MIT Faculty Advisor: Moshe BEN-AKIVA


Mentor: Andre ROMANO ALHO
Email Address: andre.romano@smart.mit.edu

Overview: Logistics and goods movement are essential parts of our economy and
communities. Growth in commodity and freight vehicle movements is expected for the
next decades, particularly due to the increased relevance of e-commerce. However, there
are concerns over the externalities generated by freight vehicles (pollution, congestion due
to poor parking practices, inefficient operations, etc.) and several policy and regulatory
measures are often times put forward as potential solutions. Simultaneously, changes in
the freight distribution system are taking place, with new modes and services being
deployed. Lastly, being a complex system with conflicting interests between agents
(buyers, receivers, shippers, carriers, etc.), adds to the challenge of evaluating impacts of
system changes at a broad and specific level.

In SMART FM, we have been developing SimMobility Freight, a multi-scale agent-based


simulation platform that can be used to evaluate policy and “what-if” scenarios. With a
working prototype, we have been applying the platform to real-world policy cases. We aim
to generate insights that to contribute towards a understanding better on how changes to
the status quo result in changes across the freight distribution systems and on their
interactions with passenger travel. Ultimately these insights will allow for freight friendly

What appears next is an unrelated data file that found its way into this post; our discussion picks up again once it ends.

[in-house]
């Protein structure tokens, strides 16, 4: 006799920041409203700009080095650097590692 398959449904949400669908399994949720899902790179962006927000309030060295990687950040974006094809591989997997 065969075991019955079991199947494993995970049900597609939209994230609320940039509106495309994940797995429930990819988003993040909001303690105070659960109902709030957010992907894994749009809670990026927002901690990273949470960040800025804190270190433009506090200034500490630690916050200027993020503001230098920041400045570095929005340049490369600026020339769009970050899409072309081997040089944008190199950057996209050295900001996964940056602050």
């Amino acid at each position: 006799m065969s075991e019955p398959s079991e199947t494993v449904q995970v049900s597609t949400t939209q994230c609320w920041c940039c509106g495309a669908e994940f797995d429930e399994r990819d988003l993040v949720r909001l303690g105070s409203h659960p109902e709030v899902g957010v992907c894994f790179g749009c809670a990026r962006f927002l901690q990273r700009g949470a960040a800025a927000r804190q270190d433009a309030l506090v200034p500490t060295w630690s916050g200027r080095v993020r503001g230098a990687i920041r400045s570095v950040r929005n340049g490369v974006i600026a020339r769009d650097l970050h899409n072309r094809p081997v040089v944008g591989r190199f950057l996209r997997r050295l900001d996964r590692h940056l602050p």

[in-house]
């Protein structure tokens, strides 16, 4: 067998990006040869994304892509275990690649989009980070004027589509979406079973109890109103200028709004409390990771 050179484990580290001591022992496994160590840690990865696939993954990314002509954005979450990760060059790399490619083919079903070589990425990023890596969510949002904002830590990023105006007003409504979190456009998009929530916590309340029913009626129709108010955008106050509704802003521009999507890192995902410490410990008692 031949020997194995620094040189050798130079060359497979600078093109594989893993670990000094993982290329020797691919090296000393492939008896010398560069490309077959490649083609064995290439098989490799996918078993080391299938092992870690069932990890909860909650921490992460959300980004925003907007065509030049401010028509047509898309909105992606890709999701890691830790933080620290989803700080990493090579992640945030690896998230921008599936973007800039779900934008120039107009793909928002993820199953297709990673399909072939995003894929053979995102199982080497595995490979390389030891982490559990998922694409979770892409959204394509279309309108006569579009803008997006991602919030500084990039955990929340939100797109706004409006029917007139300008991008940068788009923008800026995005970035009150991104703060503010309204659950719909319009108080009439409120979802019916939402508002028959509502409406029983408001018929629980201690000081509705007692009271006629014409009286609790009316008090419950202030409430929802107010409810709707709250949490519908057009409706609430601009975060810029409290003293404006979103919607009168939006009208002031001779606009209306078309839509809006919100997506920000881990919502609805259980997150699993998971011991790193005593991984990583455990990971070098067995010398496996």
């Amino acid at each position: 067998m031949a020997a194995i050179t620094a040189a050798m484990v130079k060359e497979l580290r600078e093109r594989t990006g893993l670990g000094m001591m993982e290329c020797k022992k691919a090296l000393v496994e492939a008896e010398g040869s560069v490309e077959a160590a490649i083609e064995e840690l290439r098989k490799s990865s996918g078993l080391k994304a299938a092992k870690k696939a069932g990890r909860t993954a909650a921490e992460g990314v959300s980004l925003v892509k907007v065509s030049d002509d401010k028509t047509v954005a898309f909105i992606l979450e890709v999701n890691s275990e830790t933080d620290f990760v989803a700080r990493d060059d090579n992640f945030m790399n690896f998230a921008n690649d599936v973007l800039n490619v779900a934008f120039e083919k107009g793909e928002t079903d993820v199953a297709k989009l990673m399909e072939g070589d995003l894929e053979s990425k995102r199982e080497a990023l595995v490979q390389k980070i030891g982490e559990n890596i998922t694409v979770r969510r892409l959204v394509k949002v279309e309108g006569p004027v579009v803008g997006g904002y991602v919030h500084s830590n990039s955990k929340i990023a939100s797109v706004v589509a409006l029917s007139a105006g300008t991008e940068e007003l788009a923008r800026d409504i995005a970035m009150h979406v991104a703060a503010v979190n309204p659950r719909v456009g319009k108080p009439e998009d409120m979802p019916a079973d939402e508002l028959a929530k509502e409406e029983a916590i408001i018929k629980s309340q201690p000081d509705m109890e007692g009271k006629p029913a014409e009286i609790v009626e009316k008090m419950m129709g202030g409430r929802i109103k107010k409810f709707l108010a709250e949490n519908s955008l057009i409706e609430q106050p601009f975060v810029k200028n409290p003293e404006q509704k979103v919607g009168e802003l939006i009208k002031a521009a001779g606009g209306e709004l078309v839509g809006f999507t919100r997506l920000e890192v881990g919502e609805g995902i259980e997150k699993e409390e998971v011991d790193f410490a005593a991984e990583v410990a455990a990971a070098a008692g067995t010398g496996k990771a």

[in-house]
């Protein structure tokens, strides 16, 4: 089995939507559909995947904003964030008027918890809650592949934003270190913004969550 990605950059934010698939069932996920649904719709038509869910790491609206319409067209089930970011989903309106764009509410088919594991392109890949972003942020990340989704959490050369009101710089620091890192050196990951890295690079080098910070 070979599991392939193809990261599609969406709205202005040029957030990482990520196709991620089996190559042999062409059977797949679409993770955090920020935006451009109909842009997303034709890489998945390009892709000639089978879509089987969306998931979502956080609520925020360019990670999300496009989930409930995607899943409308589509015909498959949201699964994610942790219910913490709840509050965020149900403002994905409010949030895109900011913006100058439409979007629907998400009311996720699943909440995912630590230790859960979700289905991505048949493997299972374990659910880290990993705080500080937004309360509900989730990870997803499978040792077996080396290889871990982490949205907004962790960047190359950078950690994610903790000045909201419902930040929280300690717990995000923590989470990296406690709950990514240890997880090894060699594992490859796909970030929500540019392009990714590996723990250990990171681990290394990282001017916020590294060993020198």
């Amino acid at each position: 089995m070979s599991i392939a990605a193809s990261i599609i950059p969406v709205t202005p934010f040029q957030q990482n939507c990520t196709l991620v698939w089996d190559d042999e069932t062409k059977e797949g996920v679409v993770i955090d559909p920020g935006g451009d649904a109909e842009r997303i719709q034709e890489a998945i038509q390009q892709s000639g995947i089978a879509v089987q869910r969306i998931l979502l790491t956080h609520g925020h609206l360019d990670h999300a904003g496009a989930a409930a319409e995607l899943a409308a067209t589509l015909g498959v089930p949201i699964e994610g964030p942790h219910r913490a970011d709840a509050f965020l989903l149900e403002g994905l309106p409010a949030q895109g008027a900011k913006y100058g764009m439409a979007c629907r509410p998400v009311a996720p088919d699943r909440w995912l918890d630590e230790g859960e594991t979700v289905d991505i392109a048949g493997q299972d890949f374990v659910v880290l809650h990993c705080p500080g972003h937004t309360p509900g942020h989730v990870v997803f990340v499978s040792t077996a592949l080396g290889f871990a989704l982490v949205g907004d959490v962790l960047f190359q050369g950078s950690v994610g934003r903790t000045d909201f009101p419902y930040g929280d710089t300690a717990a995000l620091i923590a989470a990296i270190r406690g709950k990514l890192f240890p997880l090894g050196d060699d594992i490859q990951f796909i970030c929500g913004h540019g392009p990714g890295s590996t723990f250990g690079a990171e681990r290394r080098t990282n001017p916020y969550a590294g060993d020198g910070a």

policies, in the sense of being appealing to freight parties as well as to the community and
the environment.

Qualifications/Skills: Agent-based simulation, data/statistical analysis, (light) programming


and or scripting knowledge (e.g. Python)

FM_SMURF_Summer 2019_ 2
Research Projects in the SMART FM IRG
(December 4, 2018)

Goals:
Become familiar with agent-based models and their role in making policy evaluations.
 Configure and apply SimMobility Freight models to “what-if” scenarios as per
requirements at time of internship.
 Critically analyse model outputs, generate reports and insights.
 Propose follow up research tracks.
 Present findings to an audience of fellow researchers.

References: https://its.mit.edu/simmobility-freight-0

4. Project Title: SimMobility Passenger - Autonomous Mobility-on-Demand

MIT Faculty Advisor: Moshe BEN-AKIVA


Mentor: Simon OH
Email Address: simon@smart.mit.edu

Overview: Today, new business model introduced by transportation networking


companies have changed the way we view the urban mobility system. Technology and
business trends involving big data, machine learning, electrification, connectivity, and